When the audience at the College Republican tailgate started pointing at a plane flying overhead just as Republican gubernatorial candidate Brian Kemp started speaking, he put down the megaphone and looked around.
After seeing a plane touting his name on a banner, he almost started to cheer. Then, he read the rest of it.
The full banner read “@BrianKemp says… Go Vols.”
After some murmurs of confusion, the crowd at the tailgate laughed off the banner as "fraudulent advertising," and Kemp continued speaking. Other speakers at the tailgate, which included Republican state candidates down the ballot, made jokes about the plane in between encouraging the conservative vote and cheering on the Bulldogs.
"I sure hope that airplane has enough fuel to get out of state before it has to land," said Geoff Duncan, lieutenant governor candidate.
The plane was a political stunt by the Democratic Party of Georgia, director of strategic communications Seth Bringman said.
"Democratic Party of Georgia wanted to let UGA fans know where Brian Kemp stands on Medicaid and other issues, so we decided to have the plane carry that message and also refer to the Twitter account @BrianKemp for more information about Mr. Kemp's record," Bringman said.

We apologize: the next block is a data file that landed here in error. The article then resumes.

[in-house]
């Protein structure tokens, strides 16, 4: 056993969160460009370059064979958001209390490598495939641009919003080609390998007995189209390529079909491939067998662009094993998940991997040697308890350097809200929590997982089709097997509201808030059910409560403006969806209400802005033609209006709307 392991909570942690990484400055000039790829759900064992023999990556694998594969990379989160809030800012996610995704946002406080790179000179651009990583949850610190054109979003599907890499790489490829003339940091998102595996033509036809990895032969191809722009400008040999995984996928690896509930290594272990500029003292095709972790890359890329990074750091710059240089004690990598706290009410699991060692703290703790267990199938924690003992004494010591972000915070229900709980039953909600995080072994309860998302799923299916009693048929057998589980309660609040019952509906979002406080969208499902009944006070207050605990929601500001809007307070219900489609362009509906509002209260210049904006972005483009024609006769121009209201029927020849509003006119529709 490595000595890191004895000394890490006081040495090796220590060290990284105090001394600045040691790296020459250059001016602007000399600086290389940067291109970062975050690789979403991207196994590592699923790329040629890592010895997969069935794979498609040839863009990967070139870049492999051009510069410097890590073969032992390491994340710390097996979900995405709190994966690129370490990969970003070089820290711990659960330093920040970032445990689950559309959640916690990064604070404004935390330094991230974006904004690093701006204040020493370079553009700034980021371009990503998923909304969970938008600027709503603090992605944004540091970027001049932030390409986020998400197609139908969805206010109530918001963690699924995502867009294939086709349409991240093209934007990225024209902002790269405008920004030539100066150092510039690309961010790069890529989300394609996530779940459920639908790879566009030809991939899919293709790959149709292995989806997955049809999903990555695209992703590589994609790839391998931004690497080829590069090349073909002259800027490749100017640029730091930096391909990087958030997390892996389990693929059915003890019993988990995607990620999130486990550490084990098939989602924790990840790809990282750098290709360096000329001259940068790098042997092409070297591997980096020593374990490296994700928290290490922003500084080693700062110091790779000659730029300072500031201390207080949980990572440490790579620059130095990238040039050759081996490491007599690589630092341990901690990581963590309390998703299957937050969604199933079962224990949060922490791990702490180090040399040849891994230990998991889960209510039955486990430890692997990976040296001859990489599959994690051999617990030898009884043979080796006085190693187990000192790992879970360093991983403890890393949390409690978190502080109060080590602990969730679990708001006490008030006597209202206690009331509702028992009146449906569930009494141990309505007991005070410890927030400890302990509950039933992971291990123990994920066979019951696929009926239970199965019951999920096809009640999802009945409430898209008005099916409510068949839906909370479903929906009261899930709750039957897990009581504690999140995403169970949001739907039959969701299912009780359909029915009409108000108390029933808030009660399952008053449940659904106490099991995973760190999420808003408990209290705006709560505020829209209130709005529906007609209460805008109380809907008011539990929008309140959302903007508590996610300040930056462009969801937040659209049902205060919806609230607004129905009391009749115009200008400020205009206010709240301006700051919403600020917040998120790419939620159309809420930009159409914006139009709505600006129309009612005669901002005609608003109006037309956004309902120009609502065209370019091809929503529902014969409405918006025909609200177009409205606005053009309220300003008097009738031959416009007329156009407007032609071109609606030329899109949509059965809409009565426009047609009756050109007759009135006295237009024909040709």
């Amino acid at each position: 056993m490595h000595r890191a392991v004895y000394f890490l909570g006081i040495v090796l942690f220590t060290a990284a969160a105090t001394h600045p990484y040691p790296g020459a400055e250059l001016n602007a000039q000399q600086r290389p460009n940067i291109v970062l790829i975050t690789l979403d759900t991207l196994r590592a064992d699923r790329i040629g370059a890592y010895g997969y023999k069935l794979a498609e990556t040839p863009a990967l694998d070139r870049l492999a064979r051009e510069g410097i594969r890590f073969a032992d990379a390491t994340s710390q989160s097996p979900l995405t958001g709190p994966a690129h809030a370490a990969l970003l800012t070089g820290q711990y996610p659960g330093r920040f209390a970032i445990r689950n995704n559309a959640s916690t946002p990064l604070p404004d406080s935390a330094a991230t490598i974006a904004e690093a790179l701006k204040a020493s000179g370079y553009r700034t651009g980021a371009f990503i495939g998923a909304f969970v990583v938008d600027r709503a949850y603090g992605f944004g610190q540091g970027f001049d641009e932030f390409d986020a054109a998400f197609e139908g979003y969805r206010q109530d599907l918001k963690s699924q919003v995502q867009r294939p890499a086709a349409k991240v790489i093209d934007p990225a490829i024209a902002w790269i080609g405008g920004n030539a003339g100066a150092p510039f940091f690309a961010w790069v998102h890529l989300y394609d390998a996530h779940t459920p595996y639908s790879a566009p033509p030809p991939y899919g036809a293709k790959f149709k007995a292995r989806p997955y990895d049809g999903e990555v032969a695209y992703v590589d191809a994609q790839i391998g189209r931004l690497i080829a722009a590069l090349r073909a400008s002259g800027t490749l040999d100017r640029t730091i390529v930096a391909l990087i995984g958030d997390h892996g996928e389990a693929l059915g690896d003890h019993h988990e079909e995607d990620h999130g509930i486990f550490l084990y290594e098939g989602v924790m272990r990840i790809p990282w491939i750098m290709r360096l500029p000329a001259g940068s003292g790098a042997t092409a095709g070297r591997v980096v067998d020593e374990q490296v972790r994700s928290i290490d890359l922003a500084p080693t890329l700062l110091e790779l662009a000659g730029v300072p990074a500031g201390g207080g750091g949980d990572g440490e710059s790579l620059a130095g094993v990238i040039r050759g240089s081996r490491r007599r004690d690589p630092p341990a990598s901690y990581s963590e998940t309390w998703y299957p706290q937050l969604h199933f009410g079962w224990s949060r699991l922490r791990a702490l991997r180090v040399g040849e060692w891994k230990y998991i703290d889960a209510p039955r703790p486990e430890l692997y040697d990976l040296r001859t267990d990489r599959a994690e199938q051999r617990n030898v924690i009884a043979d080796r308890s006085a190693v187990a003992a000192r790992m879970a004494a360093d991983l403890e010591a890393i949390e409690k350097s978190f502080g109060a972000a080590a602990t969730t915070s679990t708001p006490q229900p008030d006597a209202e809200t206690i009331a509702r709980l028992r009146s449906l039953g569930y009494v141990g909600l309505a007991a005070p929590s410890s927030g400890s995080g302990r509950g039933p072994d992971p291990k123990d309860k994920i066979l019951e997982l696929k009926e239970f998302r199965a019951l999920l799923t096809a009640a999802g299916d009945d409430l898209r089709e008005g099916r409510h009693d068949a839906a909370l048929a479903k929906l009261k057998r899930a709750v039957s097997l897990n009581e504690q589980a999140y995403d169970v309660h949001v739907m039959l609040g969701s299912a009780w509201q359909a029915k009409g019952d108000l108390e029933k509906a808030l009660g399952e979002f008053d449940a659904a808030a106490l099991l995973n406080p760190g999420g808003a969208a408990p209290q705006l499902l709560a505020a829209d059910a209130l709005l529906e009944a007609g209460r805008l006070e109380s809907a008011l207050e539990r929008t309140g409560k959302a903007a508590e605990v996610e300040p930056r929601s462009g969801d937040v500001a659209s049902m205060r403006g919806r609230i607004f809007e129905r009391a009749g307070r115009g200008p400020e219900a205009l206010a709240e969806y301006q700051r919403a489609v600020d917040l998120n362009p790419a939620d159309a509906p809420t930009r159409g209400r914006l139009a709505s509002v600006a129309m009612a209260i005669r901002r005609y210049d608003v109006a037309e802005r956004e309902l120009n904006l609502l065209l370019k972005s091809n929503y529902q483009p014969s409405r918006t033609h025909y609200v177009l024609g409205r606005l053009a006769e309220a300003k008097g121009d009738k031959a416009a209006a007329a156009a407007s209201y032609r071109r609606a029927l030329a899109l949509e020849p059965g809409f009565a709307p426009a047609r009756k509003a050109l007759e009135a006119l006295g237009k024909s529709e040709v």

This type of political advertising is new for the party, Bringman said, and party member Hillary Holley of Atlanta initially had the idea.
The plane flew for about 40 minutes, Bringman said, and the cost of the stunt will be in the party's financial disclosures.
The timing of the plane, which coincided almost perfectly with beginning of Kemp's short speech at Herty Field, was completely unplanned.
Bringman said the plane had been slated to fly over Sanford Stadium a couple hours before the Tennessee game because of the two teams' rivalry, and Kemp's presence was just "an extra bonus."
The Twitter account referenced is a spoof of Kemp's actual campaign Twitter, @BrianKempGA. The account has less than 500 followers and gears tweets specifically to target UGA football fans while sharing news stories with satirical tweets attached.
Meanwhile, Kemp tweeted from his actual account pictures of him and his family tailgating before the game, decked in red and black instead of orange and white.
The UGA College Republicans arranged for Kemp and about 10 other statewide Republican candidates to speak for a couple minutes each, all of whom encouraged continuing conservative leadership in Georgia.
The speeches were informal, and UGACR public relations coordinator Wesley Billiot said this has been the first time since he’s been involved the organization has brought state candidates up and down the ballot.
“We hope to bring conservatives across campus and in the community together to meet the candidates and show how good the chances we have in this coming election, we’re very confident,” Billiot said.
He estimated around 100 people came through the tailgate before Kemp's arrival, a good turnout for the organization.
Clarification: A previous version of this article did not specify the time when Wesley Billiot estimated the amount of attendees. This has since been clarified.